“Bolt-On” CSRF Protection in Intranet Web API Windows Authentication Scenarios

Web API is a powerful tool for constructing web services, but also for separating concerns of a web application. However, like any web application, security concerns must be addressed. One of the most common security concerns with authenticated operations is cross-site request forgery. In a traditional ASP.NET MVC application, we can use the built-in AntiForgeryToken mechanism to place a unique token within each page served to the client, and require that token be included in any requests back to the server. Since an attacker cannot access the contents of the actual served page, they are unable to acquire the token; and since the token is not a cookie or credential, the browser will not send it automatically. Thus, an attacking page cannot craft an effective CSRF attack.

When moving into the Web API world, things are a little more muddy. The general tack has been to take a different angle on authentication and authorization all together. For example, the use of certificates to sign each request, bearer tokens, oAuth, or similar approaches. However, for purely intranet applications, we may still wish to use Windows authentication. This means the end-user of a website which calls our API will automatically do so with the user’s windows credential. (It is also possible for server-side applications to use impersonation to call the API with a particular Windows service account, however, this is not subject to CSRF vulnerability).

There are also ways to make a joint MVC/Web API application use the MVC anti-forgery tokens, which is really neat, but only works if the API and application are one cohesive web application solution, as otherwise the Web API’s instance of ASP.NET would differ from the MVC instance of ASP.NET, and they would not share the set of valid anti-forgery tokens. It also doesn’t work if “plain” HTML/JS is being used to access the API.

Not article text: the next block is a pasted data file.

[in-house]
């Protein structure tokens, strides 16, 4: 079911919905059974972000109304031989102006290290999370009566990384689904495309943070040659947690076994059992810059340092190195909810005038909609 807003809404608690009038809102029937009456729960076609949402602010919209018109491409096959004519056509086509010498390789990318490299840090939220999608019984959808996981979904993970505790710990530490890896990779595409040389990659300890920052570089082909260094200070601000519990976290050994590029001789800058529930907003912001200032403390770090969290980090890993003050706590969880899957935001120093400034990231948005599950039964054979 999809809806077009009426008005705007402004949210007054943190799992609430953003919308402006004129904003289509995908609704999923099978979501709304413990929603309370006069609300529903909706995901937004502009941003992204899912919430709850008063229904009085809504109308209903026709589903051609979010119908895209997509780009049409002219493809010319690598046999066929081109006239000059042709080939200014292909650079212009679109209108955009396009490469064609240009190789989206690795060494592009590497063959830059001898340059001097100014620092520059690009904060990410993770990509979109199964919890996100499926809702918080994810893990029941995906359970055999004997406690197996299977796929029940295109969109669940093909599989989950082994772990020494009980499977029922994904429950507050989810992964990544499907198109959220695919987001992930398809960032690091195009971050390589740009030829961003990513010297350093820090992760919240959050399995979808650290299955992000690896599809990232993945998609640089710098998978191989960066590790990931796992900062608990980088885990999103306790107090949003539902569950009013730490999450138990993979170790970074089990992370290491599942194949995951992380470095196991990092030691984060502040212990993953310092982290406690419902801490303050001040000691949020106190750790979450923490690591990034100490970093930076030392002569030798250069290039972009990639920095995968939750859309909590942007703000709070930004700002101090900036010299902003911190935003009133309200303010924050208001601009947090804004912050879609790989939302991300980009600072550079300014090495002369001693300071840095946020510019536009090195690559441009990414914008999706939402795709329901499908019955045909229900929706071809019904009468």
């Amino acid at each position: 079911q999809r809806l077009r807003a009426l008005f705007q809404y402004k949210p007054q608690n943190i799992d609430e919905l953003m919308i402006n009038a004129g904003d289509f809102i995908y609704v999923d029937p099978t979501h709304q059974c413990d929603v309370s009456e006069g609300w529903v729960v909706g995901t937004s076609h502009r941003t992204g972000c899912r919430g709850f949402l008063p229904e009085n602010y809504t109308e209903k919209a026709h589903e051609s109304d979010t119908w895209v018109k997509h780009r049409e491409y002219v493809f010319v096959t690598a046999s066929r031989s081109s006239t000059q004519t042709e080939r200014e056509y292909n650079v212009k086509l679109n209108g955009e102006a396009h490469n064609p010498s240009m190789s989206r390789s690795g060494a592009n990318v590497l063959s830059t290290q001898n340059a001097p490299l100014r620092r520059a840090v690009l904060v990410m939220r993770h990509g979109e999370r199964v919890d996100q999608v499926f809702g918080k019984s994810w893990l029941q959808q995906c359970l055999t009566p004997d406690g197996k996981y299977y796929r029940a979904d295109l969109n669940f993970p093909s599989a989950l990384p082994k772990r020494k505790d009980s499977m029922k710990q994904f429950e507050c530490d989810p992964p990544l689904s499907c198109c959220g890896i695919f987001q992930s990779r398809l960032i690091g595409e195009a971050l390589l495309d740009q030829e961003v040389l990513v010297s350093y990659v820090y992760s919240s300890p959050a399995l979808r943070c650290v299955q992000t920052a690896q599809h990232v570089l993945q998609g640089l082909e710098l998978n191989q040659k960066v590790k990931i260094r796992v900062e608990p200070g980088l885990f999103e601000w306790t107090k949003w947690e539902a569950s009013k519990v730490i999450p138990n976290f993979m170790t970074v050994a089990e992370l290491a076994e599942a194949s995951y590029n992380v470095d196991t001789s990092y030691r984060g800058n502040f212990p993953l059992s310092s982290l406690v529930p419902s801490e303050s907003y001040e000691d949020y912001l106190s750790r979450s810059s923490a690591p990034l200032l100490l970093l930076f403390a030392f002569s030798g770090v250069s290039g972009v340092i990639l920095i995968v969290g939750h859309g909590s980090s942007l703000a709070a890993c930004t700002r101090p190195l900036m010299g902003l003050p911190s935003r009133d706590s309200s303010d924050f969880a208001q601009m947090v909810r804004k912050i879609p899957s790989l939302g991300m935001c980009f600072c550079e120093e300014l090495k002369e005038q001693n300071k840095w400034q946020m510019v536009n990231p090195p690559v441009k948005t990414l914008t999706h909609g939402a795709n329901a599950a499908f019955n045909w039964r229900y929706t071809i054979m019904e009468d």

However, by using Windows authentication, we open our API up to CSRF attackers. An intranet user may be using a web application which uses our API (and thus, carries their credential), while at the same time they are browsing evilattacksites.com which can construct a form with the intranet URL and post it to the API’s intranet address. This post will carry the user’s credentials with it, and execute a successful attack.

You might note that the API is on a intranet site and the attacker is (probably) external, so CORS might be suggested as an answer. However, CORS only controls what data can be read, it does not protect against CSRF submissions.

We want Web API CSRF protection that:

  • Works with any client (doesn’t require pages generated by MVC)
  • Works with Windows authentication/intranet
  • Is easy to “bolt-on” to existing Web API services AND clients

Closing the CSRF Vulnerability

The solution we will use is to provide a per-IP CSRF token that must be attached to the HTTP header and is validated on all POST/PUT/DELETE requests.

The technique here is to construct a message handler which will process all Web API requests before they go to the controller. It will validate the presence of a CSRF token when needed, and produce it when requested. Thus, there will be no changes to the controllers! The only server-side application change (besides importing the message handler), is to add it in the WebApiConfig Register method.

config.MessageHandlers.Add(new Infrastructure.CSRFMessageHandler());

On the client side, none of the individual requests to the API need to be altered. An initial login call (handled by the CSRFMessageHandler on the server) acquires the CSRF token and places it into the headers for all subsequent ajax calls. There will be no other changes needed to the client. However, clients which consume multiple Web API services secured in this way will have a more complex setup procedure. 🙂